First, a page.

The Coast Guard’s proposed policy is insufficient because:

* The policy is not binding on the regulated public, allowing the Coast Guard to substitute other regulatory measures at its discretion. The policy should be encoded as a federal regulation in order to create uniformly protective and enforceable standards.

* The Coast Guard may, at its discretion, relieve barge owners of the duty to test frack waste for toxicity or radioactivity prior to shipment. The constituents of frack wastes vary by driller and geographic region, so testing of each shipment is necessary to understand hazards. Ongoing monitoring for radioactivity or chemical release on barges is not required but should be.

* The Coast Guard will not require barge owners to submit all testing results directly to the Coast Guard, and therefore the information will be unavailable to the public. Worse, the Coast Guard will allow proprietary information about frack chemicals to be kept secret from the public, keeping the crews and first responders in the dark about what is being transported. All testing results should be submitted to the Coast Guard and immediately published.

* The Coast Guard would allow venting of hazardous gasses from frack waste in order to protect worker safety which is important, but the policy should also be designed to measure and control emissions that could impact the public, wildlife and the environment.

* The Coast Guard has not subjected the policy to adequate scientific review. Cumulative impacts, including upstream and downstream effects of this proposal have not been, but should be, included in a robust environmental analysis to include the extraction, production, and ground or pipeline transport of the wastewater to barge locations as well as the impacts from storage, processing or “disposal” of this waste at its temporary and/or final destination. Alternatives to the barge carriage should also be analyzed.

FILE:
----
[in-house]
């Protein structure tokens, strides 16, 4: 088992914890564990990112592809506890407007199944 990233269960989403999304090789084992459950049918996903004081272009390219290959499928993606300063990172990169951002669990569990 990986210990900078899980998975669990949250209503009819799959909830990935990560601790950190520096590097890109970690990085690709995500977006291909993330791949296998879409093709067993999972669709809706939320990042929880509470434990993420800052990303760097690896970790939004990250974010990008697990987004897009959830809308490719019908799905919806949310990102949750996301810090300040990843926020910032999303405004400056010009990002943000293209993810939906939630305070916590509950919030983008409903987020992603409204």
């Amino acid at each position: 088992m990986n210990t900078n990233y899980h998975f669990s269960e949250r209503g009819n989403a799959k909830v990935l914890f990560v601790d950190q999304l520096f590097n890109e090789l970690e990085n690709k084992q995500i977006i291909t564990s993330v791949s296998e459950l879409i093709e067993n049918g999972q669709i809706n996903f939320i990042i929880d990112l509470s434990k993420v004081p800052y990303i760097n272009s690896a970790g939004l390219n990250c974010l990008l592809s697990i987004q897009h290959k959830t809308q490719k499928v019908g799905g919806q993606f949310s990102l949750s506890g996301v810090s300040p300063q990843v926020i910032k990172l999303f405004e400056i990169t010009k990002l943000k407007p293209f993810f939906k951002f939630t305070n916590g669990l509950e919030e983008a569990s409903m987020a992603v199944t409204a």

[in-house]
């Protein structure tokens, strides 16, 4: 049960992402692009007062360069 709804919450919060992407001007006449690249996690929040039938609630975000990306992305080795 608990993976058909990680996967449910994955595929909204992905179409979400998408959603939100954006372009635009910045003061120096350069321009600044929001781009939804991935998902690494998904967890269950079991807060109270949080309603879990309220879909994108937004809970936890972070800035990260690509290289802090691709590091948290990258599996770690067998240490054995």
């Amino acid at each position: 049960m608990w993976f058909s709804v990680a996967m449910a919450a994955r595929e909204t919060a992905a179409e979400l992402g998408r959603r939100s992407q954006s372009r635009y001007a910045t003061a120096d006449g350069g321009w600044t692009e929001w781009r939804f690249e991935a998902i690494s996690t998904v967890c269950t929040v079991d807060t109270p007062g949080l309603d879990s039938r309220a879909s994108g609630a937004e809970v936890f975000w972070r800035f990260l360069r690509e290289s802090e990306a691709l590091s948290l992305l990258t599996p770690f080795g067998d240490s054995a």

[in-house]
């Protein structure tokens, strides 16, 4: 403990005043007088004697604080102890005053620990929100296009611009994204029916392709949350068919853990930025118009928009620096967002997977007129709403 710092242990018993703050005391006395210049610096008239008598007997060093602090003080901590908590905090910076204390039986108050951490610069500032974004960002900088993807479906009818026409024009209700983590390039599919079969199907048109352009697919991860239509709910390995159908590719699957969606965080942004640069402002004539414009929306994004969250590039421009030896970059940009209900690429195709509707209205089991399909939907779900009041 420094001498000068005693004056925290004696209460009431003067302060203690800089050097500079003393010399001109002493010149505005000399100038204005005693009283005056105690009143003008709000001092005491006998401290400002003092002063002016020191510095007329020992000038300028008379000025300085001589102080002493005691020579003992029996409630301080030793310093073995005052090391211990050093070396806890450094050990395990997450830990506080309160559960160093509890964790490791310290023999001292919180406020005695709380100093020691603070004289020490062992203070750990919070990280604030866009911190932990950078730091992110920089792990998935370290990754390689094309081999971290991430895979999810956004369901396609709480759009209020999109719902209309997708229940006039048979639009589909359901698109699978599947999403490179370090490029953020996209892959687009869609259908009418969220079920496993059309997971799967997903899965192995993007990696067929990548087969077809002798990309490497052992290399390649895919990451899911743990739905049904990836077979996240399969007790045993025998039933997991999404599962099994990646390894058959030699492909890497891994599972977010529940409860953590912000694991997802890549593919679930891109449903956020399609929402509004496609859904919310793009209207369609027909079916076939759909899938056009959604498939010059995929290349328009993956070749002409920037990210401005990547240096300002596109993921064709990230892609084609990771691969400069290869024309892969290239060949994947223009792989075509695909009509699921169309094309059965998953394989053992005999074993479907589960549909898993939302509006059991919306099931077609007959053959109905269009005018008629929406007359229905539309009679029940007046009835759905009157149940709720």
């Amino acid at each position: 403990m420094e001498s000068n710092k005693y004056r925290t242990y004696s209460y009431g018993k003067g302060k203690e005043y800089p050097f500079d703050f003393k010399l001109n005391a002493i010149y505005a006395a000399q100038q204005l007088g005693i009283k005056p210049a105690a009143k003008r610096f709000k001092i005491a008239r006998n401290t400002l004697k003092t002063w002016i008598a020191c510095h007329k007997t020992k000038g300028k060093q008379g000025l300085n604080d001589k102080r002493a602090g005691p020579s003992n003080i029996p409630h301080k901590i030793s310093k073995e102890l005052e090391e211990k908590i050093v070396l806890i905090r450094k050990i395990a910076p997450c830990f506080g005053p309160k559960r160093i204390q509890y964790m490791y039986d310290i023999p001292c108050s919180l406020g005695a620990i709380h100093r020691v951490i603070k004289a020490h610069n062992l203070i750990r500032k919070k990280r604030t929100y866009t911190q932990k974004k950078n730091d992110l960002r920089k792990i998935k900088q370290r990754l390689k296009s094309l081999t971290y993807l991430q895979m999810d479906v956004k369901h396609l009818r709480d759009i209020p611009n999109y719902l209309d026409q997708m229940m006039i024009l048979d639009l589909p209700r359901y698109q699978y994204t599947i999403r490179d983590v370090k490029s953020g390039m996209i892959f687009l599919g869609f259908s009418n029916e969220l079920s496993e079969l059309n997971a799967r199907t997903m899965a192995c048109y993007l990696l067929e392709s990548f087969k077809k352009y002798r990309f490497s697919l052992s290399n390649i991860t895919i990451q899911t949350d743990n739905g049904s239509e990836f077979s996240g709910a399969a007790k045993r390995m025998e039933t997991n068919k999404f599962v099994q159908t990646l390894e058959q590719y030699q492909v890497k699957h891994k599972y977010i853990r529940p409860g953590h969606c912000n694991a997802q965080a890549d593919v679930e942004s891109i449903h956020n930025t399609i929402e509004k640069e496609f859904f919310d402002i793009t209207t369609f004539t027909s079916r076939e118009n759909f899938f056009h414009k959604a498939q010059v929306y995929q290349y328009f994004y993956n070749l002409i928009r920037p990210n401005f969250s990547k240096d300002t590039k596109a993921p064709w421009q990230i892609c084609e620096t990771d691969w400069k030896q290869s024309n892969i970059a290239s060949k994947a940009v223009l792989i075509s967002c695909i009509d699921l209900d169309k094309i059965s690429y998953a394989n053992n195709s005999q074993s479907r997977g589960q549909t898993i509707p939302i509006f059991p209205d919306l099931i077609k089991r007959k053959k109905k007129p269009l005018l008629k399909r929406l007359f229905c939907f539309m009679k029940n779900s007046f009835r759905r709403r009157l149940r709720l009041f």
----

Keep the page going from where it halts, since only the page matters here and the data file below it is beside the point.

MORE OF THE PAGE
* The public participation process is deeply flawed due to a very short 30 day comment period (that is further reduced by holidays and a five day system shutdown at the website portal where comments are submitted), due to the lack of any public discussion of input from other agencies that have relevant responsibilities, such as the Environmental Protection Agency and due to the opaque administrative procedure utilized that avoids a more participatory and transparent rulemaking process.

For these reasons, and more, I request you do not approve this policy letter, that you proceed with a full environmental review under the National Environmental Policy Act for this activity, and that you extend the public comment period on the policy letter to 120 days so that the public can be given necessary time to provide information on the record and to influence your decision.

[Your Name]